cfrees at imapmail.org
cfrees at imapmail.org
Sun Jul 11 01:27:29 CEST 2010
On Sat 10th Jul, 2010 at 22:49, Karl Berry seems to have written:
> Suppose a line contains this reference:
> This presumably requires a matching file name so can I simply change it
> for example?
> Yes, that's what I had in mind (and what other fonts do).
OK. Good. I understand that much.
> I'm not sure what the last entry on the .map file lines does:
> " fontinst-autoenc-ts1-euro ReEncodeFont "
> This matches the following line in the encoding file:
> /fontinst-autoenc-ts1-euro [
> Does this need to match the filename? Or can this be left?
> The PostScript name (/fontinst...euro) doesn't *have* to match the
> filename (indeed, it doesn't), but it's probably asking for trouble not
> to also have it be unique across fonts, in the event that one day the
> two definitions are actually different. I.e., better to add the yyy-
> there too.
I'm not sure I follow this. The definition of /fontinst...euro is the
stuff between the square brackets in the .enc file, correct? I would
have thought it would make sense for that to be the same across fonts
just because the encoding is the same.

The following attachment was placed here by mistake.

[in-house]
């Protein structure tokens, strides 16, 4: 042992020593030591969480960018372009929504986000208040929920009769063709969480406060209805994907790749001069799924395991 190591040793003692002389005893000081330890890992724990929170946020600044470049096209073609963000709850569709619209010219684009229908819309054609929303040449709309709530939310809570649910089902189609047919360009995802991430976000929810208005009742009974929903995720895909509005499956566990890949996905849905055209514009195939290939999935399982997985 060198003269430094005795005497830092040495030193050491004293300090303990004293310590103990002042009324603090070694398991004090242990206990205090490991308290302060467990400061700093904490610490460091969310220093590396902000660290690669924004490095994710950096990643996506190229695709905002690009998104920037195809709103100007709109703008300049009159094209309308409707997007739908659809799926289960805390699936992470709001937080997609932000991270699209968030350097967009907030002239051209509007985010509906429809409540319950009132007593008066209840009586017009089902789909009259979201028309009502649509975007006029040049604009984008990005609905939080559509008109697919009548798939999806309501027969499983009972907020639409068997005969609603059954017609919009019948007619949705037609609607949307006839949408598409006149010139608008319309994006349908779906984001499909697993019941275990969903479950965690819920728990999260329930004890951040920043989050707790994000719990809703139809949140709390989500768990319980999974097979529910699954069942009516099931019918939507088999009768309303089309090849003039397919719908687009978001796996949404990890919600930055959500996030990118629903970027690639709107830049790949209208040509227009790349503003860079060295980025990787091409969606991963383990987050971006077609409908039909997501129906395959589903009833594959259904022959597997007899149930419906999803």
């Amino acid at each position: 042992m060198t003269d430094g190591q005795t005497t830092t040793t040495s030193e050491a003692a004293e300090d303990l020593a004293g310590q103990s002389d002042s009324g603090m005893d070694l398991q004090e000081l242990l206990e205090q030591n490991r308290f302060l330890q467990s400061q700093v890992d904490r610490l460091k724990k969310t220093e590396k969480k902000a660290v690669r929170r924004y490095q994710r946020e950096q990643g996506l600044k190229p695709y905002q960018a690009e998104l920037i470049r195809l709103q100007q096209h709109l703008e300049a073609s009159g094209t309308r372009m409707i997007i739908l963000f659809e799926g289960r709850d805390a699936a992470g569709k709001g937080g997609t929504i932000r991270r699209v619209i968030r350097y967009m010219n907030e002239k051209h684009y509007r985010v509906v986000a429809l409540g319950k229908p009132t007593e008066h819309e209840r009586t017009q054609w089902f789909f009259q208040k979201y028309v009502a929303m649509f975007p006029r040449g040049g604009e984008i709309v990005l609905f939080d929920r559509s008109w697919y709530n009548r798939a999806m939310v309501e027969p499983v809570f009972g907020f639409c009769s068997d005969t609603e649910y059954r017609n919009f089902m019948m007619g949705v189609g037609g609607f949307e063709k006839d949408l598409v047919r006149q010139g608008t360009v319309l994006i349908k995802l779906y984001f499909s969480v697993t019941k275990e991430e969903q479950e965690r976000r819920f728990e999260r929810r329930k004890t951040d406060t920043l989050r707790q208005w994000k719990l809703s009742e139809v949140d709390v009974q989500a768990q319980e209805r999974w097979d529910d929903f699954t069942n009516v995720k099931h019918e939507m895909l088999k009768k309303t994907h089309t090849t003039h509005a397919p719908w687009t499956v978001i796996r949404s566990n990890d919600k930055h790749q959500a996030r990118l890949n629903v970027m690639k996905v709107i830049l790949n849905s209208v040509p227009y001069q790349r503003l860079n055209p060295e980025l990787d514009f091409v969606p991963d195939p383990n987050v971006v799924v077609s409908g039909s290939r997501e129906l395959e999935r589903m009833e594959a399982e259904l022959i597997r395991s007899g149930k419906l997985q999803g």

If I found I needed a different encoding file, I wouldn't alter
ts1-euro.etx/ts1-euro.enc, I'd write a new .etx file and generate a new
.enc file. (Exceptions: if I found I'd made a mistake, I suppose; or if
I wanted to change the .etx file in a way which wouldn't affect the
.enc file; or if ts1.etx/ts1.enc changed; etc.)
> The problem I envision is this: a year from now, someone points out that
> font x now has ts1 character foobar, while font y still does not. At
> that point, ts1 for x is going to want to be different from ts1 for y.
> And if the names are not distinct in the first place, compatibility
> could suffer. It's just more robust and simpler (not for the
> implementor :) to keep them as separate names from the start.
I'm not understanding the problem. Suppose font x currently lacks
copyleft, say, to take a concrete ts1 character commonly missing, as
does font y. OK, so next year, x is updated to include copyleft but y
still lacks it. That's fine. The encoding file is just based on the etx
file and so included copyleft from the start. The definition doesn't
need to change.
I'm obviously not seeing the problem because I'd think changing the
name would just make things more confusing. It means having
/fontinst...euro-x = /fontinst...euro-y = /fontinst...euro
which will work, but seems needlessly complicated. A bit like having
many different commands with the same definition - it will work but
seems to introduce complications to no purpose. What am I missing?
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